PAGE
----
- There’s nothing to worry about. Everything looks exactly the same as it did in July 2007 when no one was worried because the S&P 500 was breaking new highs.
- Even the statements from the FED’s 2007 chair and the chair of it today look alike.
- This doesn’t mean there will be a crisis in 2018, but it sure means you have to be prepared for anything.
Last week I published an article describing how strong the trend is that is pushing the S&P 500 higher. There is plenty of liquidity, corporations are doing big buybacks, and most investors are putting their money into passively managed investment vehicles.
The current situation, after almost 9 years of economic growth, has made investors complacent about what’s going on in the economy and in financial markets. However, complacency in financial markets is similar George Foreman being tired in the Rumble in the Jungle fight against Ali. Thus, there is a high probability that it won’t end well.
The goal of today’s article is to give some food for thought. I’ll compare the situation we’re in now with was happening in July 2007.
Exactly 10 years ago, the S&P was breaking new highs.
Figure 1: S&P 500 in the last 10 years. Source: Yahoo Finance.
When the stock market index reaches new highs, it means that the economy is doing well and everybody is pretty positive about what will happen tomorrow. Corporate earnings are usually on the rise and there is plenty of liquidity in the system. As I mentioned above, such an environment makes investors very complacent. But let’s compare the current environment to the environment in July 2007 when investors felt complacent as the S&P 500 was breaking new highs.
A look at S&P 500 earnings shows that in July 2007, the chart was looking even better than it does today as there were 5 years of constant earnings growth. Compare that to the current situation where earnings have been mostly flat for the last 5 years.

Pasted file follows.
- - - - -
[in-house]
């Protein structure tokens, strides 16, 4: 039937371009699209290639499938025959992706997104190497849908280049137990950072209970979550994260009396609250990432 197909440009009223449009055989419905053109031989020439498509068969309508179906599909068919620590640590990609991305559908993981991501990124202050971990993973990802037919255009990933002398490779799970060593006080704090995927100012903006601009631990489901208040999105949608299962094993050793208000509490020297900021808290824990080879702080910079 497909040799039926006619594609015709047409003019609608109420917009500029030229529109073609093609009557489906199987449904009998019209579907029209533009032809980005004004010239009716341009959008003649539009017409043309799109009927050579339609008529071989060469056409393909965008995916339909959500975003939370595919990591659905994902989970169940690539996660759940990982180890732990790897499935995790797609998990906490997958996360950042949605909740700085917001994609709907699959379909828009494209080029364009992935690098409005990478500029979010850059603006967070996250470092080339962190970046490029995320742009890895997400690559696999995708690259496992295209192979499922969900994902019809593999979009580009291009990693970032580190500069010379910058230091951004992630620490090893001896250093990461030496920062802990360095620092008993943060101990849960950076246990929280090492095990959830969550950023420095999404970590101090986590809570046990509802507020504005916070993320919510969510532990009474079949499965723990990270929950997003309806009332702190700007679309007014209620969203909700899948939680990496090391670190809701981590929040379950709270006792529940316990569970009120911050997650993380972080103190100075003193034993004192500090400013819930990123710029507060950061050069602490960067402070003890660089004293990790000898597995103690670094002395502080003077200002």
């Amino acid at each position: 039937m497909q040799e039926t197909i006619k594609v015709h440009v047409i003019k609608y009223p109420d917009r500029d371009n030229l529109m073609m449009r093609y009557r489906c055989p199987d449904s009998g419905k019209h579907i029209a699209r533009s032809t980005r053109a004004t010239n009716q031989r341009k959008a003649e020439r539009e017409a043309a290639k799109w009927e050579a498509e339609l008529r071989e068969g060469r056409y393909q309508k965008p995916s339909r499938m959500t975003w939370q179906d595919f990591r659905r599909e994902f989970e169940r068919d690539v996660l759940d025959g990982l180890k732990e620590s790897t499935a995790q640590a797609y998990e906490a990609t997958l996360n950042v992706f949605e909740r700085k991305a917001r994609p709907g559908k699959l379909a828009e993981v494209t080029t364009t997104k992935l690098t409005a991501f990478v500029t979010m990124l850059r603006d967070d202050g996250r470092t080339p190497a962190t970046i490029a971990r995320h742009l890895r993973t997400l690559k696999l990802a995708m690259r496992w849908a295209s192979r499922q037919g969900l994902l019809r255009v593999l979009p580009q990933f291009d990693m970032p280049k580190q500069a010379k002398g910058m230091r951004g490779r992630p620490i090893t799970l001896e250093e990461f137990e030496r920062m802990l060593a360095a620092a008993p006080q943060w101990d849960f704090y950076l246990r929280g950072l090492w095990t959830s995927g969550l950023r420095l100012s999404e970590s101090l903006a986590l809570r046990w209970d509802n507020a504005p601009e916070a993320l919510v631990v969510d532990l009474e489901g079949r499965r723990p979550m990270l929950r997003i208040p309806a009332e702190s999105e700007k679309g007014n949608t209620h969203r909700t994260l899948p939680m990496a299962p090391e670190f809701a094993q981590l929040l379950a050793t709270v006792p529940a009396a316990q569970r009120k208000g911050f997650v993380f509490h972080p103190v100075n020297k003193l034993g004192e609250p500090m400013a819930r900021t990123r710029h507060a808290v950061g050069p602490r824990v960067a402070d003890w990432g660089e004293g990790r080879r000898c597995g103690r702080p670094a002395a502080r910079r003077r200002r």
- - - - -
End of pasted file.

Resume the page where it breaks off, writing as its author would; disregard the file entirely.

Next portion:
Figure 2: S&P 500 earnings. Source: Multpl.
A look at the unemployment rate shows that the 2007 unemployment rate and rate today are perfectly correlated.
Figure 3: U.S. unemployment level. Source: FRED.
Consumer credit was at historically high levels in 2007 and nobody was concerned about it, pretty much like now.
Figure 4: Consumer credit. Source: FRED.
Our interest rate is rising, just as it was beginning in 2004.
Figure 5: Federal funds interest rate. Source: FRED.
Given that the interest rate has been seeing lower highs and lower lows for the past 35 years, it doesn’t look like it will reach the highs reached in 2007 before it inflects again.
Another interesting comparison between now and 2007 is the amount of stocks bought on margin. It is, of course, at an all-time high just as it was in 2000 and 2007.
Figure 6: Securities market credit. Source: NYSE.
Now, I could add another 20 images of similar economic and financial data that show how similar the situation looks to 2007. However, I’ll finish with the comparison between what Ben Bernanke, the former FED chairman, said in 2007 and what Janet Yellen has said recently.
U.S. Federal Reserve Chair Ben Bernanke, May 17, 2007:
“We believe the effect of the troubles in the subprime sector on the broader housing market will be limited and we do not expect significant spillovers from the subprime market to the rest of the economy or to the financial system.”
U.S. Federal Reserve Chair Janet Yellen, June 27, 2017:
“Would I say there will never, ever be another financial crisis? … Probably that would be going too far. But I do think we’re much safer, and I hope that it will not be in our lifetimes, and I don’t believe it will be.”
So given that even what the former and current FED chair people were and are saying is similar, much of the financial and economic data resembles, and most investors are feeling complacent as they did in 2007, we could feel the same today and just continue to do as we are doing.
I apologize for a bit of irony here, but I find irony the best way to describe what is going on.
The above data doesn’t mean there will be a stock market crash starting at the end of 2017 and then continuing into 2018, although that is a possibility. The point of the comparison is to warn investors about the risks of investing along with the complacent herd.
No one knows, not even Janet Yellen, when the next recession will come as the factors that will trigger a recession are still unknown. It will only become clear that the economy is in a recession, and what triggered a recession, after it has already happened.
It’s important to recognize that the financial metrics looks the same as in 2007. Thus, the stability of the financial system isn’t that robust – or better to say “anti-fragile,” to use Nassim Taleb’s way of looking at things. Therefore, the best thing to do is to be prepared for anything as we never know where the shock will come from that will trigger the next recession and bear market.
Keep reading Investiv Daily as we continue to analyze the markets in order to find the best positive asymmetric risk reward exposures for your portfolio.